Thinking with History About the Future with Immersive Technology

Black and white photograph of nineteenth-century Ottawa. The foreground shows a landing point with timber rafts; grand parliamentary buildings are in the background, a belt of dark trees separates the water from the buildings.
Timber rafts by Parliament Buildings, Ottawa, 1882. Library and Archives Canada.

This post by Jim Clifford and Atif Ghani originally appeared as part of a series on Environmental Histories of the Future on NiCHE, the Network in Canadian History & Environment.

Later this year, visitors to the 2012 Olympic Park in London will have the opportunity to explore the region’s history through a series of augmented reality experiences on their phones or other devices (iPads or mixed-reality headsets). Sitting at a picnic table alongside the Lee Navigation Canal at the northwest edge of the Olympic Park, the above model will transport users back in time to the same location at the turn of the twentieth century.[1] The audio encourages them to think of the global connections between the large confectionery factory that once stood at this location with the sugar cane fields in Jamaica and the coconut plantations in Sri Lanka (then Ceylon) and the increasingly global consumers. We hope this will encourage them to think about globalization historically and plant some seeds that might allow them to “think with history” about the global resources and labour required to support their consumption in the twenty-first century.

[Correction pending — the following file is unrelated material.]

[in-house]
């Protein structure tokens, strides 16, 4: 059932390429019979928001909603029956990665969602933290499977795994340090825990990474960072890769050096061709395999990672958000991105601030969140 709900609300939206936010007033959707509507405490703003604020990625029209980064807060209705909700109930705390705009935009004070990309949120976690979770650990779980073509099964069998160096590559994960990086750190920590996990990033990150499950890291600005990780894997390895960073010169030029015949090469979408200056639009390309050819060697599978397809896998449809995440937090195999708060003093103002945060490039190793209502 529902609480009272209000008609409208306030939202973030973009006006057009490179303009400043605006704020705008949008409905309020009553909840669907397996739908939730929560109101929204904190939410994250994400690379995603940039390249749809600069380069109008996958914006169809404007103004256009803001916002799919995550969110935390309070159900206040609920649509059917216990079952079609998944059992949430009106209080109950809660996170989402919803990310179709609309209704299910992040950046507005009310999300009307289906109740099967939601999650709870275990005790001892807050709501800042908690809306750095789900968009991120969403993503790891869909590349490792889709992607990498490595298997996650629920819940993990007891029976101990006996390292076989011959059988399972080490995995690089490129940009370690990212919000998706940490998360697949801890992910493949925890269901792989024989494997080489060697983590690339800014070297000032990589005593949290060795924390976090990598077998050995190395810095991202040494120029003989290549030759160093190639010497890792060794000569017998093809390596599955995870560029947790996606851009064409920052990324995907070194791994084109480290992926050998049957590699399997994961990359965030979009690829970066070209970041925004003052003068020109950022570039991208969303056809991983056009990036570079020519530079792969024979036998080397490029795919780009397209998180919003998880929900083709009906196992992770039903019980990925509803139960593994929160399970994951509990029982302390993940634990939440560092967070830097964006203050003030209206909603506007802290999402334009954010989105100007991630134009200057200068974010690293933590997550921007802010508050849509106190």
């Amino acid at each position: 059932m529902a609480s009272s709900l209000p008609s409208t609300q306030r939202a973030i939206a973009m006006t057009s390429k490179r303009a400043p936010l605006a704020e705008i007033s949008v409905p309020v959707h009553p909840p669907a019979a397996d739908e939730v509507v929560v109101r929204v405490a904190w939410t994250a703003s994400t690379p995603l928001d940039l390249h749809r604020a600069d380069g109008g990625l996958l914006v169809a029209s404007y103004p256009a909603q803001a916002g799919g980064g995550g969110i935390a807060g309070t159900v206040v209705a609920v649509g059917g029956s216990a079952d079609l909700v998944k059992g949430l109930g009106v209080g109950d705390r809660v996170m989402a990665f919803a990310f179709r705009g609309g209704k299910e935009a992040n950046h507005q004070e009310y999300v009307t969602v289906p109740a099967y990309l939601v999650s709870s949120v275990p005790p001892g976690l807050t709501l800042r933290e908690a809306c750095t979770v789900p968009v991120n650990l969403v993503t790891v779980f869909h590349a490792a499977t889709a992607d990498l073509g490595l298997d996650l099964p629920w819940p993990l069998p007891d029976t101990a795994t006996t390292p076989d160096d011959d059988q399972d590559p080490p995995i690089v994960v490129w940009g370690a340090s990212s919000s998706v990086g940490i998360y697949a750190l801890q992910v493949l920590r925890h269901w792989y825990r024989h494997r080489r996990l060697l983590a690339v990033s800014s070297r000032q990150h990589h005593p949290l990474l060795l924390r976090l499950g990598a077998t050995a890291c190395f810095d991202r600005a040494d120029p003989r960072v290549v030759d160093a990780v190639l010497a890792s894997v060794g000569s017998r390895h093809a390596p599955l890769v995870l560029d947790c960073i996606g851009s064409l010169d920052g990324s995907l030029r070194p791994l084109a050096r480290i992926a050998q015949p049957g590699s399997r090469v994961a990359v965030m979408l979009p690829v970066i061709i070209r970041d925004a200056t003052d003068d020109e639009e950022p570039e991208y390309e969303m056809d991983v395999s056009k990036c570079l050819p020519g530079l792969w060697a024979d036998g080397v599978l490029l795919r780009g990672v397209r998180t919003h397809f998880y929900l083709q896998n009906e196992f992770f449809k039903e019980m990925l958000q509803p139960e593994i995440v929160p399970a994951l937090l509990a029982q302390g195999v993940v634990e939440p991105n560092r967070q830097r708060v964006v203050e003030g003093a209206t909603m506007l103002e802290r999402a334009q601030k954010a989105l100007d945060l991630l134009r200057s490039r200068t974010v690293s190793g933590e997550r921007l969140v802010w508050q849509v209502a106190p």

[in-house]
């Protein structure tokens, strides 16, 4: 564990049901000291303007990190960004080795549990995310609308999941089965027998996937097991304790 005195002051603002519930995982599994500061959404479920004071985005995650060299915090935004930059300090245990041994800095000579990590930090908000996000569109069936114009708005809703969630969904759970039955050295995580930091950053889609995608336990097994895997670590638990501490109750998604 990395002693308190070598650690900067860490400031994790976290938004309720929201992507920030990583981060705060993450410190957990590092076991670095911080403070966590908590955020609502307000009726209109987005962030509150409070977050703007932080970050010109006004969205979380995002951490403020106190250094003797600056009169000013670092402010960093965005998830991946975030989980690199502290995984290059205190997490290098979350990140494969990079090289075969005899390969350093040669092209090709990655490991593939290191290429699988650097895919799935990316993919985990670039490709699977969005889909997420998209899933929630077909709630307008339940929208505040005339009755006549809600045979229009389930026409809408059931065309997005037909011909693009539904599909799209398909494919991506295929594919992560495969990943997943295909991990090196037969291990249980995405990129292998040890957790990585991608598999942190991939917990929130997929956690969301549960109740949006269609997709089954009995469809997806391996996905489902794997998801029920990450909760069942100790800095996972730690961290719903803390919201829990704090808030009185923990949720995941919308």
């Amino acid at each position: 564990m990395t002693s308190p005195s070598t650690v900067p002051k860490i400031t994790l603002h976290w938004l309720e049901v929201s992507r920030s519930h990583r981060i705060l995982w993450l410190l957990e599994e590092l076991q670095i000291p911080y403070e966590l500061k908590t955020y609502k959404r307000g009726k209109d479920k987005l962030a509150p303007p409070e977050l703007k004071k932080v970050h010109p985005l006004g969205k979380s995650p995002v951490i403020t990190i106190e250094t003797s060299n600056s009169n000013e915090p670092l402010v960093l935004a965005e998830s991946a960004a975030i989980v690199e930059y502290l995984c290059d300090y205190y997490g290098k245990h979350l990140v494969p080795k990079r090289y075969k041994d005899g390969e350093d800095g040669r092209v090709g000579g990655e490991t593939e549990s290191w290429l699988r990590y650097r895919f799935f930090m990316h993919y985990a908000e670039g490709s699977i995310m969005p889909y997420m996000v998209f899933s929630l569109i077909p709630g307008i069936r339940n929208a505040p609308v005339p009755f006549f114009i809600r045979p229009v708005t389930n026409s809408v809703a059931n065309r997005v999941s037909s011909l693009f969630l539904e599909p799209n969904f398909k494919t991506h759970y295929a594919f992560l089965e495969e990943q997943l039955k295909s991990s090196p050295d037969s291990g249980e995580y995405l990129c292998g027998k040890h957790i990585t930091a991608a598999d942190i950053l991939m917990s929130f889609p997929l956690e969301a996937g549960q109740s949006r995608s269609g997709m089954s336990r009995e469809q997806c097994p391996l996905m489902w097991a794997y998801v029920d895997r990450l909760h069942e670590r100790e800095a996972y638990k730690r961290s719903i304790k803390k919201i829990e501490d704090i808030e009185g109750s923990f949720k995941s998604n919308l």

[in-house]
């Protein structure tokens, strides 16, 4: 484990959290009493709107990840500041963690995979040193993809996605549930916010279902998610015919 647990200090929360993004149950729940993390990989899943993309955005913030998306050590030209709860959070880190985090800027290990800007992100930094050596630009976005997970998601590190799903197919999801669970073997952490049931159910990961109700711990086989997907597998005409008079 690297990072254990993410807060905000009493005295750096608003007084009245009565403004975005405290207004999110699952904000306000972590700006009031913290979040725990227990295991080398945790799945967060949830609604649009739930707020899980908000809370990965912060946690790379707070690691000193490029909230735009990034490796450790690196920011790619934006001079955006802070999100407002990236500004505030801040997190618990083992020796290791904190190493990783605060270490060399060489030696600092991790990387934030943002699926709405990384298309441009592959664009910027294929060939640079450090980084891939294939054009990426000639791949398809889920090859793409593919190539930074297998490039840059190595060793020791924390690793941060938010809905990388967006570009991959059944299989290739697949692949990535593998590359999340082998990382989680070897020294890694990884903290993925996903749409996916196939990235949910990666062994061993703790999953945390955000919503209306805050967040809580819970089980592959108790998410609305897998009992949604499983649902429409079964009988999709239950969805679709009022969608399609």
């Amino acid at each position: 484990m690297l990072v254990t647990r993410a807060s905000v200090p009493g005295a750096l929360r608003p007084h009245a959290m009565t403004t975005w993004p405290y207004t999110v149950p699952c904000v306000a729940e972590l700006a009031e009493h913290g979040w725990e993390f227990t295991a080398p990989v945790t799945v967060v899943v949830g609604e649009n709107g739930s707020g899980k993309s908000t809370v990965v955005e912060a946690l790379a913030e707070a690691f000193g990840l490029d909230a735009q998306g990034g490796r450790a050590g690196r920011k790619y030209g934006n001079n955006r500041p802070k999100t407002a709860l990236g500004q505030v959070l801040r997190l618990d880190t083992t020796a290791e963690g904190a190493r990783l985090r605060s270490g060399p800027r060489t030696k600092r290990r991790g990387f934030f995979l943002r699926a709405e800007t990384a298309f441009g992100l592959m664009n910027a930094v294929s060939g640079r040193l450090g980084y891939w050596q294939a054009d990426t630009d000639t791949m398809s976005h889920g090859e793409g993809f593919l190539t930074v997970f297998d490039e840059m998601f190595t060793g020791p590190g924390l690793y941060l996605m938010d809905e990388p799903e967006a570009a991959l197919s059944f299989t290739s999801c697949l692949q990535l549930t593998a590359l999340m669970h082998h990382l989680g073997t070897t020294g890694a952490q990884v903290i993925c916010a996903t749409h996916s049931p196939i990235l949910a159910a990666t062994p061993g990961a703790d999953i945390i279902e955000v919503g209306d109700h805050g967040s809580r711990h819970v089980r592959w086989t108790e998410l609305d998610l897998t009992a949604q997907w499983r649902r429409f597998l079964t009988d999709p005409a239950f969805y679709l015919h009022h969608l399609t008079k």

Google Street View screenshot. Wooden tables and benches on a canalside path. There are wooden planters on the bank of the canal and in the background a bridge and post-industrial building have been graffitied.
CRATE Brewery & Pizzeria, site of the former Clarnico Factory in Hackney Wick, Google Street View.

Alix Green, at the University of Essex, explains that the “thinking with history” approach “humanises and demythologises what can appear to be timeless realities or ideas and, in doing so, breaks down determinism and opens up the possibility of different futures.” She goes on to argue “thinking with history involves being sensitive to apparent contradictions, outliers and the role of contingency.” Green makes an important distinction between the older use of history to understand the future by Hegel or Marx, who looked to the past to find “deterministic patterns” and analyzed these patterns to create a “guide to the future by projecting these patterns and laws forward” (quoted from David Staley). For Green, thinking with history involves “a disciplined imagination of an unrecoverable past from which plausible scenarios of an unknowable future can be inferred.”[1]